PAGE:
The Potter's Field has become Washington-square. A negro girl (Rose BUtler) was hanged here some three or four years later. Some doggerel lines used to be chalked about the fences, of which I can only recall:

Rose Butler sat upon a bench --
Down drop't the trap, and hanged a negro wench.

20 August 1927, New York (NY) Times, pg. 8:
Four Landmarks on a Corner of
Washington Square to Be
Razed for Apartment.
City Hangman Said to Have Lived
There -- Houses Later Became
Studios and Tea Rooms.
They were built when the Square was Potter's Field. When this section was an uncultivated tract the houses faced the city's gallows, where public executions were held. It is said the hangman of New York once lived in the corner house. The gallows lifted their gaunt head where the Washington Arch now stands. A large elm tree, which stood in the Square as late as 1799, sometimes serves as a gallows. There is little doubt but that the hangman walked from the corner house to serve at the last public execution in the Square, when Rose Butler, a negress, was hanged.

13 March 1941, New York (NY) Times, pg. 23:
Laborers Find Human Remains
of 1800's in Washington Sq.
Lieutenant William Burns gravely investigated. He learned that the present common was a Potter's Fields from 1797 to 1823. More than 100,000 yellow fever victims were buried there; that Rose Butler, a young, serving woman, was hanged and buried there in July, 1819, either for murder or robbery.

6 May 1953, New York (NY) Times, "About New York" by Meyer Berger, pg. 33:
Most of the new properties look right over the Square itself. A good part of that was the old Brevoort Farm. Six and one-half of its better than nine acres were Potter's Field from 1797 to 1823, and 10,000 New Yorkers were buried in it, including Rose Butler, a thief, the last woman hanged on Washington Square gallows back in 1819. The city gravedigger had free rent in a shack on Thompson Street on the south side of the Square.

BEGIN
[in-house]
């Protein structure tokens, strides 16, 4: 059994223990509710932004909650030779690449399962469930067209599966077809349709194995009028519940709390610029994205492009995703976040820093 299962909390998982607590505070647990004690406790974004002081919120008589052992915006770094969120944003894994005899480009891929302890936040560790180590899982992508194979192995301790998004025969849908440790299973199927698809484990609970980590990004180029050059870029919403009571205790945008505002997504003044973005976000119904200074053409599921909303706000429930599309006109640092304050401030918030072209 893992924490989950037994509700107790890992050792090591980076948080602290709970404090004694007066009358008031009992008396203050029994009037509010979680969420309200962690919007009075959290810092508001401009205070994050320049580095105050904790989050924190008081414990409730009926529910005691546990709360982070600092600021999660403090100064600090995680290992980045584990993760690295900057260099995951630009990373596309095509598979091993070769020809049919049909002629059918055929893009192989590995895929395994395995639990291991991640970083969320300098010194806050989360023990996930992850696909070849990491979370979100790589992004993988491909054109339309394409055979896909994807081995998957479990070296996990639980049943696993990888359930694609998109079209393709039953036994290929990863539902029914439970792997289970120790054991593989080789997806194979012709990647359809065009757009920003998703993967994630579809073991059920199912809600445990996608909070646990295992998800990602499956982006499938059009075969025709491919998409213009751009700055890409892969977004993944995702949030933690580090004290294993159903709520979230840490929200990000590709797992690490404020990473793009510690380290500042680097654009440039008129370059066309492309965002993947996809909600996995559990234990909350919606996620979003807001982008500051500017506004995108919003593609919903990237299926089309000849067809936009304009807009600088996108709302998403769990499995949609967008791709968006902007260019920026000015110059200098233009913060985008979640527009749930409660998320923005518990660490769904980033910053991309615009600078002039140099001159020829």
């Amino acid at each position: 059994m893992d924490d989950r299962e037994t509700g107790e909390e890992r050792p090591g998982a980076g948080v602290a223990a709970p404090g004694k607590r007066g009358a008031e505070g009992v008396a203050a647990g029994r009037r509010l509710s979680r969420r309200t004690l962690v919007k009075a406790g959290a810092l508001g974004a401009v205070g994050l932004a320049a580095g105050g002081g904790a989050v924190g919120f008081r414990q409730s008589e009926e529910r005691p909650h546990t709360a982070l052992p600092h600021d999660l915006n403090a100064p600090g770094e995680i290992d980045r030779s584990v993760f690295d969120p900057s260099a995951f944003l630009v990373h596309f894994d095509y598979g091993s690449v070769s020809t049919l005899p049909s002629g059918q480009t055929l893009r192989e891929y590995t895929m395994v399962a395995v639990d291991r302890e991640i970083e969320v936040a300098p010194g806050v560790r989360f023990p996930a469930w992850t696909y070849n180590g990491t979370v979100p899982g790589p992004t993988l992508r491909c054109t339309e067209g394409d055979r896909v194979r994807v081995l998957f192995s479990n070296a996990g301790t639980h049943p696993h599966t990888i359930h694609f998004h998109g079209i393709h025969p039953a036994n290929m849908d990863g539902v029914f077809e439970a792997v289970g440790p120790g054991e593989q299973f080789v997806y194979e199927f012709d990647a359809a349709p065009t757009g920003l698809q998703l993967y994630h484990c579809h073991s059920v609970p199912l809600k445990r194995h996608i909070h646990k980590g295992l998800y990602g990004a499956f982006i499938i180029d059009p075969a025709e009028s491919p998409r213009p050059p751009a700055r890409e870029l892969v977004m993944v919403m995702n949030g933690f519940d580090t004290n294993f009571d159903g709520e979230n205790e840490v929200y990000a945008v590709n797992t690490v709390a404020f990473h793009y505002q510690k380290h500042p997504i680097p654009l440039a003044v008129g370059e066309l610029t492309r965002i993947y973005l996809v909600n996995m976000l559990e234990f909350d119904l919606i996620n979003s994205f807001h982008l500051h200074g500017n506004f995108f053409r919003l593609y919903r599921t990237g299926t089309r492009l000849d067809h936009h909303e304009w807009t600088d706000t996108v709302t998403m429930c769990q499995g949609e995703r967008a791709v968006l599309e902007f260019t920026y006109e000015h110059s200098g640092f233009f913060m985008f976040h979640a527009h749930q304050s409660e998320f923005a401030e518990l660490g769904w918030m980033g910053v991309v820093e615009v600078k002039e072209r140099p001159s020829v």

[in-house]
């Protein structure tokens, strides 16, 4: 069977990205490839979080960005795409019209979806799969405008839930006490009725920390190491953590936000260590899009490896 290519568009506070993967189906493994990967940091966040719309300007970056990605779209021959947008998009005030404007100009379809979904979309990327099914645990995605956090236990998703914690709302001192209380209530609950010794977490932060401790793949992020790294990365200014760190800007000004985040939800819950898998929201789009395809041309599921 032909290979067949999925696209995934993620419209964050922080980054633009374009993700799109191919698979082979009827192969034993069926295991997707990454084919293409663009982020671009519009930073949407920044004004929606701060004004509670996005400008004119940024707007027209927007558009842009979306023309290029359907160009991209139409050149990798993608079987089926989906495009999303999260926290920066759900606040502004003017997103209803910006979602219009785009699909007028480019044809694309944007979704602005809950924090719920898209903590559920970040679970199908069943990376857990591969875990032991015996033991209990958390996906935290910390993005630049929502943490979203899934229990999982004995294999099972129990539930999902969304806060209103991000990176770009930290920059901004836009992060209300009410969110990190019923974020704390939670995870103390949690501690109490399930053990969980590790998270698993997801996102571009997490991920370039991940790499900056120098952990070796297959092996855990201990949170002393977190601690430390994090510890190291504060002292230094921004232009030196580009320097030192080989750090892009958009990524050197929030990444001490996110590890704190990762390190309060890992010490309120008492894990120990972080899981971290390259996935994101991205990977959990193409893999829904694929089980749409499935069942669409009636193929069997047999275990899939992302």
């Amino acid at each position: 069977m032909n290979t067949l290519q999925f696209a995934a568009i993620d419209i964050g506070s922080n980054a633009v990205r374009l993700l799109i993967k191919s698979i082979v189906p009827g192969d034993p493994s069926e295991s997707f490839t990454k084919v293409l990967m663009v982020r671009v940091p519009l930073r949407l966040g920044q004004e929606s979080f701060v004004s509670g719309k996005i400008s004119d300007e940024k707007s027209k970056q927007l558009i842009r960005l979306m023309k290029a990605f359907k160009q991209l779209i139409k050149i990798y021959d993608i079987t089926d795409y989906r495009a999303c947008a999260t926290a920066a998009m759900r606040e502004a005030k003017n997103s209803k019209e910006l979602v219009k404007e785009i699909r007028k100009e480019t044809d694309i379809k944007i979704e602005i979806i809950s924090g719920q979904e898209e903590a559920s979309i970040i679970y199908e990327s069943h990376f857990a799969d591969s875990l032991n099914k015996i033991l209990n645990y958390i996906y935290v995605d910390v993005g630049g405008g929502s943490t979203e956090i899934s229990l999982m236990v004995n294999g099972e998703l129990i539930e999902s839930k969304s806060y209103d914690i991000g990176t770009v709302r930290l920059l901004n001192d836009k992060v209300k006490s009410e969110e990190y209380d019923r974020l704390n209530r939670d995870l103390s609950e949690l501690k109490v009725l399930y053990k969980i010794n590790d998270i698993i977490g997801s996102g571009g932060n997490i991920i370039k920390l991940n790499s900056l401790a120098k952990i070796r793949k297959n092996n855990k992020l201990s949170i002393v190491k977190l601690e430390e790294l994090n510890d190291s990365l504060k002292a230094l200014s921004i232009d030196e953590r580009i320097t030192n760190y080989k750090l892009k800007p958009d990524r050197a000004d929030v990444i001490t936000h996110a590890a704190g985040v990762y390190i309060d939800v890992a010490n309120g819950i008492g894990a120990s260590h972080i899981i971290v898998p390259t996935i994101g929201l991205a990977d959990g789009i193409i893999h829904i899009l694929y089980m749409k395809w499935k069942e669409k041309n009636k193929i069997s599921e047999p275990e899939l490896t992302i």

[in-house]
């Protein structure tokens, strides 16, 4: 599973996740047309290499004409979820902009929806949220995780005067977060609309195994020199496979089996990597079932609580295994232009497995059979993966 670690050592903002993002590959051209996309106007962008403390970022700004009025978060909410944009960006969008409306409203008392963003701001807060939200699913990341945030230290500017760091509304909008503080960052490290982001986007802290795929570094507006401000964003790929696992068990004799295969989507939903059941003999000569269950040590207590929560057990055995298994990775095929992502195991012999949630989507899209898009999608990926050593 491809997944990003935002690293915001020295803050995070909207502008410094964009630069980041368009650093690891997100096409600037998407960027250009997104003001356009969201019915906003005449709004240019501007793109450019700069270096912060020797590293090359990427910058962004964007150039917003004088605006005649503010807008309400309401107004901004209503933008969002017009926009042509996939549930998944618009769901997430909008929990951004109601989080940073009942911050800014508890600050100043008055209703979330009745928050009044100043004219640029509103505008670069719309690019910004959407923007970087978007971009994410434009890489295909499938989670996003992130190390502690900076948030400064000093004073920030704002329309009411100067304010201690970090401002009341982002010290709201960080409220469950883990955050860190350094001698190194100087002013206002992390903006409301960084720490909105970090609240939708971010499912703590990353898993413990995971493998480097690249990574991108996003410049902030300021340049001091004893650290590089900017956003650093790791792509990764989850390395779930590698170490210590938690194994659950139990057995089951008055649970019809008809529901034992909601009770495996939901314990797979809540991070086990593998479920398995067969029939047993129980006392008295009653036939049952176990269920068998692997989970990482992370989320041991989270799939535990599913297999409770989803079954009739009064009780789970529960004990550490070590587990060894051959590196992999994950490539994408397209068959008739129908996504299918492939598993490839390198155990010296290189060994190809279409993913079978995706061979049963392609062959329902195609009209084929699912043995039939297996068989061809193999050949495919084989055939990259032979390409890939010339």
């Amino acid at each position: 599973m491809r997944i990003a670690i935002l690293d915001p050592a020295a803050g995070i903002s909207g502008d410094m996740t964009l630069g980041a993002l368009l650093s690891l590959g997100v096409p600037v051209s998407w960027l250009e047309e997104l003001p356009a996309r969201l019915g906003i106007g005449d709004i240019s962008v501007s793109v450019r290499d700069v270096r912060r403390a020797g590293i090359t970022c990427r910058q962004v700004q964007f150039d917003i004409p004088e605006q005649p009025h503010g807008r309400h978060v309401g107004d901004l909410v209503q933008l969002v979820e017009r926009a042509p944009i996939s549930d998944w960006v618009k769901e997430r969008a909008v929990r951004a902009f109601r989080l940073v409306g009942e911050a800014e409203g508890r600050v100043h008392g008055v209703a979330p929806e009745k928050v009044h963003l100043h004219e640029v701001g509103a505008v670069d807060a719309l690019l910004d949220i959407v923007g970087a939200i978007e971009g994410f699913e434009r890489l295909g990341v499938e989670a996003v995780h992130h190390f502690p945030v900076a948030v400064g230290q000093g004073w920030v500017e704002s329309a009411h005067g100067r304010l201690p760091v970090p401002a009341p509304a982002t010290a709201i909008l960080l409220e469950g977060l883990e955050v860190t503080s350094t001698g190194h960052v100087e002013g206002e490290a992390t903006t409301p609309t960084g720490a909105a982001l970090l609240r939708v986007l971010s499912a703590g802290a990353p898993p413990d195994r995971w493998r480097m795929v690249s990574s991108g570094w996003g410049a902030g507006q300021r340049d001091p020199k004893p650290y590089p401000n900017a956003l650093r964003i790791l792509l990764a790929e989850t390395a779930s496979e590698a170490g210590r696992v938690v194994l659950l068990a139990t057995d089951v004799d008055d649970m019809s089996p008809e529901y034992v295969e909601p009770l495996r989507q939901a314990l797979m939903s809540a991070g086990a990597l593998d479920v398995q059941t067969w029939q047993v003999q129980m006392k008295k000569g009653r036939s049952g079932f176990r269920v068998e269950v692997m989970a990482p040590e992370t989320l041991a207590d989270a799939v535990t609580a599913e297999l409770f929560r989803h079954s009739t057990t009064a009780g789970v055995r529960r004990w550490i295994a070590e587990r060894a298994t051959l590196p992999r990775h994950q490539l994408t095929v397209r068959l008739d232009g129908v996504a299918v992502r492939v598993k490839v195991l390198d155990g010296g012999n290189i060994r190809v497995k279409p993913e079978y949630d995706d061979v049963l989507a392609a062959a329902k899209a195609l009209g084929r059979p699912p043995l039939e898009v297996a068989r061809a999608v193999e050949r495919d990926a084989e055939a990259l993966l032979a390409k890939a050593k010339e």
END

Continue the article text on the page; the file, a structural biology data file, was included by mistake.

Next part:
26 June 1994, New York (NY) Times, F.Y.I. by Andrea Kannapell, pg. CY2:
People were indeed hanged there, though no one seems to know how many. In the early 19th century, when the state penitentiary was at 10th Street and the Hudson, those found guilty of capital crimes were hanged from the elm -- and, since the eastern two-thirds of the present park was a burial ground, the bodies were interred there, said Joyce Gold, a Manhattan historian.

28 August 1994, New York (NY) Times, "Hangman's Tree Deserves New Name and More Help," Letters, pg. 638:
Despite stories of prisoners being strung up from the tree, there are no records of such official hangings -- and there would be. It was just across Minetta Creek from a potter's field, and evidence does exist that a few authorized executions took place there. But starting in Dutch times, executions called for the use of gallows, not trees. And the elm was not on public ground. That didn't happen until the elm's section of farmland became the western part of Washington Square in 1827.

In my view, the reason for caring about the elm has nothing to do with spurious claims for its past. The Greatest Tree is 110 feet tall and 61 inches in diameter. it is at least 300 years old.
Posted by Barry Popik
New York CityBuildings/Housing/Parks • Monday, June 12, 2006 • Permalink